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One-Handed vs Two-Handed Swords

June 03, 2017

One-Handed vs Two-Handed Swords

While some swords can be wielded with either one hand or two hands, most are designed for use either a single hand or both hands. The traditional Japanese katana, for instance, was most effective when wielded with a single hand, while the Korean Ssangsudo was most effective with two hands.

One-Handed Swords

The biggest advantage of one-handed swords was the ability for warriors to wield it with a shield. During the medieval age, protection was a critical element on the battlefield. Without protection, warriors were susceptible to traditional attacks from bladed weapons, as well as arrows from archers. A one-handed sword allowed warriors to carry a shield or buckler to protect against such threats. And in situations when protection wasn't necessary, wielding a one-handed sword also allowed warriors to carry a separate weapon, such as a mace.

One-handed swords are also more effective in close-quarter combat due to their shorter blade length. Warriors could unsheathe and use one-handed swords more quickly than their larger counterparts. This made them particularly effective in large-scale battles where dense formations restricted movement.

Examples of one-handed swords include:

  • Small sword (also known as the court sword and dress sword)
  • Basket-hilted sword
  • German koncerz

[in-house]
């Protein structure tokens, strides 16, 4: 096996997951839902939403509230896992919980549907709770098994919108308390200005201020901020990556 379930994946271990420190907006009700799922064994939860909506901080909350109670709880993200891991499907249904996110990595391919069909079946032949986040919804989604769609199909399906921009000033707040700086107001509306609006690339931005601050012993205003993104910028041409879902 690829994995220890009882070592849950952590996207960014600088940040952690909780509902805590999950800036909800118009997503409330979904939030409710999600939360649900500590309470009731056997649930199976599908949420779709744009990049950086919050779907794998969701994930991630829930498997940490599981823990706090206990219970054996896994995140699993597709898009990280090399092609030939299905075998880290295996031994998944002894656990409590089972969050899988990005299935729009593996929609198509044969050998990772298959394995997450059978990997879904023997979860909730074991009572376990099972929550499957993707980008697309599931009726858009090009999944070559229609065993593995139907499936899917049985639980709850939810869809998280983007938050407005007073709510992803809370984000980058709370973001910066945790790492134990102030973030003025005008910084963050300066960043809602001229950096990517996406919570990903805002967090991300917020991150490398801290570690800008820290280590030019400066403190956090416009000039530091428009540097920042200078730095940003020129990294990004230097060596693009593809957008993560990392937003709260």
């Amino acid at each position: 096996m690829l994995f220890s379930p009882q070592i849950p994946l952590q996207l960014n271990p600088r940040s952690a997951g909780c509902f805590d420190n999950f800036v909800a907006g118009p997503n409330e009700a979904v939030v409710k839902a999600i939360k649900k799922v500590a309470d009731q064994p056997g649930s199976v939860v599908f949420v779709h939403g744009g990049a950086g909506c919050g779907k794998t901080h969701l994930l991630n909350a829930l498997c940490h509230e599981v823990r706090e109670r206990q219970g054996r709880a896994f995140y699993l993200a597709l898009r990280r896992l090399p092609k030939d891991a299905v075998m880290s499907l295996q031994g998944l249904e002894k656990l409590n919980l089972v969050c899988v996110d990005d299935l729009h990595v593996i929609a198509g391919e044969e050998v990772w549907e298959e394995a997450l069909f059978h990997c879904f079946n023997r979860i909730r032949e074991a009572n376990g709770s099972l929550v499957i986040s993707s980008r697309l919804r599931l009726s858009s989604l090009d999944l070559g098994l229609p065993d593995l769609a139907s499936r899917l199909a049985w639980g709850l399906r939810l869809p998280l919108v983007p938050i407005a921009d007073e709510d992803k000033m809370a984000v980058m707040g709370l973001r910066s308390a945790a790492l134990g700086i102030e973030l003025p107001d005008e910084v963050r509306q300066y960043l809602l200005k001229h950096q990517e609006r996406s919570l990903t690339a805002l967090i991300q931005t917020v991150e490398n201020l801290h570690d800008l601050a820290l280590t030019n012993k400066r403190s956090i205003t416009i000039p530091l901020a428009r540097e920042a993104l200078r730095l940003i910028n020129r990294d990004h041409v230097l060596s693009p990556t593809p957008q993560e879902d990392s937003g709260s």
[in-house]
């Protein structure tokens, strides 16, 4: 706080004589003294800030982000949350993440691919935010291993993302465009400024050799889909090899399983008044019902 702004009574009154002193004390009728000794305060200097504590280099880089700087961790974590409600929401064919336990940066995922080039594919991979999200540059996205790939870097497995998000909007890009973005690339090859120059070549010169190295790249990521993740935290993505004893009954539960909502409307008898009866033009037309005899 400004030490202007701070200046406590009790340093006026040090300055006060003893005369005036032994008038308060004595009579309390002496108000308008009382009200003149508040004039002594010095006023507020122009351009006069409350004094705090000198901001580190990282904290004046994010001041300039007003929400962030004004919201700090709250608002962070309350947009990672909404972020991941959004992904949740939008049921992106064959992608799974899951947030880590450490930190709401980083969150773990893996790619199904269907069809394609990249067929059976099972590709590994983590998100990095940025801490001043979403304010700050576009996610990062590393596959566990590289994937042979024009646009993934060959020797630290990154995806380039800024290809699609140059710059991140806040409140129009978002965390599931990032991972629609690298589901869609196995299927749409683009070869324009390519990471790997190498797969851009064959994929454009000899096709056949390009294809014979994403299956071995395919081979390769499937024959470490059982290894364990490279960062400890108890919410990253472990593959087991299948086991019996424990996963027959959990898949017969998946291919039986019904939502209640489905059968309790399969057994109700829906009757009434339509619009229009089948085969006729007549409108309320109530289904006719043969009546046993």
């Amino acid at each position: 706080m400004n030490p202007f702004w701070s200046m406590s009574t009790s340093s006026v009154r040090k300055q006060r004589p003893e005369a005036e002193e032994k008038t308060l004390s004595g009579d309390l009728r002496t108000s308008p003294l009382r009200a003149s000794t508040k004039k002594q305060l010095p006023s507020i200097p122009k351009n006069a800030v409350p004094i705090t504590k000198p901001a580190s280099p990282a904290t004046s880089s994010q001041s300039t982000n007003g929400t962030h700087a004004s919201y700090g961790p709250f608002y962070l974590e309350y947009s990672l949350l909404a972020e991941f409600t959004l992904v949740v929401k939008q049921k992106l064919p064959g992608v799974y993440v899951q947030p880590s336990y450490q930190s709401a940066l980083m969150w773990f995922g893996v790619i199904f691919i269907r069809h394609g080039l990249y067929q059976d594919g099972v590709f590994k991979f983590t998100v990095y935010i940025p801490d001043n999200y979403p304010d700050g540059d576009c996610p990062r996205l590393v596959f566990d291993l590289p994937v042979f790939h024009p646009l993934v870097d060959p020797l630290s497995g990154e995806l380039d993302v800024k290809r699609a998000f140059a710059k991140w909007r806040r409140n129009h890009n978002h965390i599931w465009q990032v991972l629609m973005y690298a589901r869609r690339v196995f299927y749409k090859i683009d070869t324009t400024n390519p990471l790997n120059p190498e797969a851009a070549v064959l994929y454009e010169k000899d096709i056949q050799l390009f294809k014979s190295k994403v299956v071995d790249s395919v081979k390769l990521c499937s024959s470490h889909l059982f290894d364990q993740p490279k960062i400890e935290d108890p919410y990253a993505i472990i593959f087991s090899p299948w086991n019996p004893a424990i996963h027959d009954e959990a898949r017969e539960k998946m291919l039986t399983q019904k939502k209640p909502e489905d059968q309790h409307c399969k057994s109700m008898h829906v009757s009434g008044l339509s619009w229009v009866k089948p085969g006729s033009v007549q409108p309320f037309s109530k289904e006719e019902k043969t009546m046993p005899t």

• Greek Xiphos
  • Roman gladius
  • Wakizashi
  • Katate-uchi

Two-Handed Swords

Of course, there are also benefits to using a two-handed sword, the most notable being increased power. Two-handed swords are typically longer and heavier one-handed swords. The heavier weight, combined with the physical strength of using two hands, offered greater stopping power.

Two-handed swords were also ideal for use against armored opponents. When facing an armored opponent, a warrior may struggle to land damaging blows with a one-handed weapon. One-handed weapons typically lacked the power needed to penetrate armor, which is why two-handed weapons were designed. They offered an unparalleled level of stopping power that could penetrate through many common types of armor.

Conversely, two-handed swords more effective in open battlefields than shorter, one-handed swords. Warriors could maintain a safe distance from their opponents by using a two-handed sword.

Examples of two-handed swords include:

  • European longsword
  • Japanese katana
  • Early-model German Panzerstecher
  • Late medieval Scottish claymore
  • German Bidenhänder
  • Great swords (e.g. Oakeshott type XIIa and Oakeshott type XIIIa)
  • Scandinavian Svärdstav

Note: there are also swords that can be wielded with either one or two hands, such as the Korean Hwando and Unggeom.

Photo credit: Snake3yes

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